MYOB has announced an exit from mainland China and a restructuring of its US distribution as the final stage of a move to refocus its leadership positions in South-East Asia.
After three years of operations in mainland China, MYOB is pulling out of the country because of the current economic climate and a failure to match the growth and momentum in other Asian markets.
MYOB CEO, Tim Reed, told ARN the decision was consistent with a move throughout 2008 to focus on markets where the company has a leadership position and more profitable growth opportunities – namely Australia, New Zealand, Singapore, Hong Kong and Malaysia.
“It’s really been about saying how do we get the maximum return, and we’ve determined the best way to do that is to focus on those core markets, and unfortunately we hadn’t made enough progress in China to consider it a core market,” Reed said.
The company is aiming to improve its strength in those core markets, however, with a recent entry into the Web hosting space and accompanying reseller programs in Australia.
MYOB has also aligned its predominantly US-based Mac sales with a US-based development team. Acclivity – which takes MYOB’s local products to market in the US, predominantly on Macs – has acquired MYOB USA Inc.
“The team that builds our Mac-based products just happened to be in the US. So now they have quite a tight team that spans both product development and product management as well as the local sales market and internal relationships,” Reed said.
“What that means for us is the cost of that product development team in the US is no longer part of our profit and loss. Instead, what we’re doing is licensing back from them the products that we take to market here in Australia.”
The combined effect of the restructuring (at January, 2008 rates) was put at $6.2 million on MYOB’s 2008 pro-forma adjusted EBITDA.
Reed said the current economic climate has not impacted the company because 80 per cent of its revenue is based on recurring revenues from existing customers. However, the company has felt a small impact in recent weeks in SMB new unit sales both in Australia and New Zealand compared to last year.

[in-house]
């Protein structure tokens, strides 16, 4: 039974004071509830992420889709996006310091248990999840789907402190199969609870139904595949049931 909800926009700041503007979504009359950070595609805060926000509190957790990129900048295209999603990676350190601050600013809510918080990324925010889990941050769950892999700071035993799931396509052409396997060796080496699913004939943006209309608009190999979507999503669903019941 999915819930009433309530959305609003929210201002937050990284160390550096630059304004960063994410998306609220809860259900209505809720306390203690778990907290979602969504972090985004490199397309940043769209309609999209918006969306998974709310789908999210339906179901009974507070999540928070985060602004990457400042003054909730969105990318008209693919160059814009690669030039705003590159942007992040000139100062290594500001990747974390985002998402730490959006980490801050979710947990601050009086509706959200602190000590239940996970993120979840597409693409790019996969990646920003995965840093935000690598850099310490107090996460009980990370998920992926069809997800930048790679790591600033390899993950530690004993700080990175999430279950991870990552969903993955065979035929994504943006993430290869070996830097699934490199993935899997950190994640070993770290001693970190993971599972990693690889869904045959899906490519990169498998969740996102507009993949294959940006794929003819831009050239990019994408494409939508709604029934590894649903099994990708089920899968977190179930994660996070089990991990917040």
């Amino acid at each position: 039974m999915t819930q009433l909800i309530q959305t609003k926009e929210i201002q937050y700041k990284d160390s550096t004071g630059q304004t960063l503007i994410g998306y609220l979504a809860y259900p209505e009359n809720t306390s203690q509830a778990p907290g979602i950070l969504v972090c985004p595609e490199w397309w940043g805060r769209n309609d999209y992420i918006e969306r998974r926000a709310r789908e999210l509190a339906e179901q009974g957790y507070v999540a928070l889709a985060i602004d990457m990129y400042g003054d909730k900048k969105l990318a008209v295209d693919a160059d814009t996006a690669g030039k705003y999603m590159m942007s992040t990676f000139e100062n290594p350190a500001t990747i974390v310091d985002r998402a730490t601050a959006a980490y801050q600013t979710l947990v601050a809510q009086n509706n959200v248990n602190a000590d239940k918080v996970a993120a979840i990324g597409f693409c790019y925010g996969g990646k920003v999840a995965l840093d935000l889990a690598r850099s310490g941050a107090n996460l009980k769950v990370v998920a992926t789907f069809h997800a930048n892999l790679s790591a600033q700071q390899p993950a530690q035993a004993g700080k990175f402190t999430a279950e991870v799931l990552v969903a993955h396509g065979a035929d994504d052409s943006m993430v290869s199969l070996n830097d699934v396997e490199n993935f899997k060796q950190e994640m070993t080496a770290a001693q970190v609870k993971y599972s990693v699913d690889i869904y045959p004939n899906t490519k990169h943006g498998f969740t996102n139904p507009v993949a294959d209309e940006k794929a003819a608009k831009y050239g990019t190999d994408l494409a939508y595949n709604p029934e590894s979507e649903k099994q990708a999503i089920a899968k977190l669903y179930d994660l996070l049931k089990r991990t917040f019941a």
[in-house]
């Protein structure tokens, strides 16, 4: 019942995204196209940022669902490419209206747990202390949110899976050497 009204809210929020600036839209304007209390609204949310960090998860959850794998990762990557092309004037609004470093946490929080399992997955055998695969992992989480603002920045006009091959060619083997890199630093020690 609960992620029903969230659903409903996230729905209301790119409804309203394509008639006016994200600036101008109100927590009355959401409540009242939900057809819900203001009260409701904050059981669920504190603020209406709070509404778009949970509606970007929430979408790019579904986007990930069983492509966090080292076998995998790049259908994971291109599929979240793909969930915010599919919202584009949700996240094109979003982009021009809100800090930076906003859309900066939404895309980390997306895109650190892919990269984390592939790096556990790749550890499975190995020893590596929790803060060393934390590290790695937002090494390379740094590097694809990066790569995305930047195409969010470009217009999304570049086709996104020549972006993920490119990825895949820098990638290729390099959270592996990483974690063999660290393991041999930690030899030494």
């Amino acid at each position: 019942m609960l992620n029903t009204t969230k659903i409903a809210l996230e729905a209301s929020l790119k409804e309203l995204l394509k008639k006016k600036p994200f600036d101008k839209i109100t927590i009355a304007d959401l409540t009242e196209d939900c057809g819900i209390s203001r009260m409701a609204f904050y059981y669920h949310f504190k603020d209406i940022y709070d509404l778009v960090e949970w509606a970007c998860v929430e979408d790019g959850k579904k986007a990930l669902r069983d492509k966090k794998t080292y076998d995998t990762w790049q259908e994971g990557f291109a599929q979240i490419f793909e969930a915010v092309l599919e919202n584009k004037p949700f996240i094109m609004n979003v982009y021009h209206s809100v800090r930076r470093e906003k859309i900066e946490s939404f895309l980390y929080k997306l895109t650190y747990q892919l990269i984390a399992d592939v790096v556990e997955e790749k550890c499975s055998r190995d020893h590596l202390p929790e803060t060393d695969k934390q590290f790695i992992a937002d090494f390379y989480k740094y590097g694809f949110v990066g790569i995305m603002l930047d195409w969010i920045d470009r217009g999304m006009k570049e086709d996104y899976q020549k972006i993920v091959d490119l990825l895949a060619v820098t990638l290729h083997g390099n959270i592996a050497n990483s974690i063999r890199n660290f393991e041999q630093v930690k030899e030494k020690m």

For 2009, Reed said MYOB will continue to increase its focus in the newly entered Web hosting market.
“We’re doing lots of work with our partner programs, the most recent being the Web hosting reseller program we put out there so IT consultants and other organisations can resell our Web hosting and domain registration services,” he said.
“We do intend to continue to put a lot of emphasis on those small business, Web site building, Web site hosting and domain registration programs in the upcoming years.”
The company also welcomed a declaration by the Takeovers Panel that unacceptable circumstances had been created by some shareholders in giving a commitment to accept the takeover offer from Manhattan Software, and reiterated its recommendation that shareholders take no action on the bid before December 9.
Reed said the streamlining of MYOB’s business operations was not a move to make the company more attractive to other potential takeover bidders.
“The really important thing for us is to build a successful business based on really strong presence in markets and strong client relationships,” he said. “We’ve always believed if we do that then it’s up to the equity markets how they respond to a great business.”